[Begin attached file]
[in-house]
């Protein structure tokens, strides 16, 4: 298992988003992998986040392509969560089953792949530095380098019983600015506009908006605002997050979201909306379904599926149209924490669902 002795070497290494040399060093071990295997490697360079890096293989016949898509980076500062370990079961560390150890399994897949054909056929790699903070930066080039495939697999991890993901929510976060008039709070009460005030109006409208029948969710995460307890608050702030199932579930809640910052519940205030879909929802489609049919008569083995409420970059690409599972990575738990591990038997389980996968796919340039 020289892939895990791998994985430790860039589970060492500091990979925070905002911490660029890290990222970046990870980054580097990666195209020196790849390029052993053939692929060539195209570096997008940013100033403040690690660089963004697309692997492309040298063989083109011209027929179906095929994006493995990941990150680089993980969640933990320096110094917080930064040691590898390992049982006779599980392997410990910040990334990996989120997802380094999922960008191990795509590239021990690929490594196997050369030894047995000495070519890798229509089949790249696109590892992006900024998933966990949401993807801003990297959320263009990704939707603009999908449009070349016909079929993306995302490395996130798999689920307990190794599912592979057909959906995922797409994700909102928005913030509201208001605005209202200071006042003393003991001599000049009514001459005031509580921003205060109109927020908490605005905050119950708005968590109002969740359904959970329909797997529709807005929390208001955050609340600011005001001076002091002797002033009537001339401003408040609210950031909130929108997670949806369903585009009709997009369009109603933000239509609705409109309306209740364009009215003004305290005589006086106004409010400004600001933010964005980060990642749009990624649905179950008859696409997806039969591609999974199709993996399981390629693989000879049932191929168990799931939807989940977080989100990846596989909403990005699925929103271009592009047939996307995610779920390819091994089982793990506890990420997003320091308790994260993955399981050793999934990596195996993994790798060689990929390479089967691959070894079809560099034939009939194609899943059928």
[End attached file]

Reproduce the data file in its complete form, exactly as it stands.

[in-house]
């Protein structure tokens, strides 16, 4: 298992988003992998986040392509969560089953792949530095380098019983600015506009908006605002997050979201909306379904599926149209924490669902 002795070497290494040399060093071990295997490697360079890096293989016949898509980076500062370990079961560390150890399994897949054909056929790699903070930066080039495939697999991890993901929510976060008039709070009460005030109006409208029948969710995460307890608050702030199932579930809640910052519940205030879909929802489609049919008569083995409420970059690409599972990575738990591990038997389980996968796919340039 020289892939895990791998994985430790860039589970060492500091990979925070905002911490660029890290990222970046990870980054580097990666195209020196790849390029052993053939692929060539195209570096997008940013100033403040690690660089963004697309692997492309040298063989083109011209027929179906095929994006493995990941990150680089993980969640933990320096110094917080930064040691590898390992049982006779599980392997410990910040990334990996989120997802380094999922960008191990795509590239021990690929490594196997050369030894047995000495070519890798229509089949790249696109590892992006900024998933966990949401993807801003990297959320263009990704939707603009999908449009070349016909079929993306995302490395996130798999689920307990190794599912592979057909959906995922797409994700909102928005913030509201208001605005209202200071006042003393003991001599000049009514001459005031509580921003205060109109927020908490605005905050119950708005968590109002969740359904959970329909797997529709807005929390208001955050609340600011005001001076002091002797002033009537001339401003408040609210950031909130929108997670949806369903585009009709997009369009109603933000239509609705409109309306209740364009009215003004305290005589006086106004409010400004600001933010964005980060990642749009990624649905179950008859696409997806039969591609999974199709993996399981390629693989000879049932191929168990799931939807989940977080989100990846596989909403990005699925929103271009592009047939996307995610779920390819091994089982793990506890990420997003320091308790994260993955399981050793999934990596195996993994790798060689990929390479089967691959070894079809560099034939009939194609899943059928």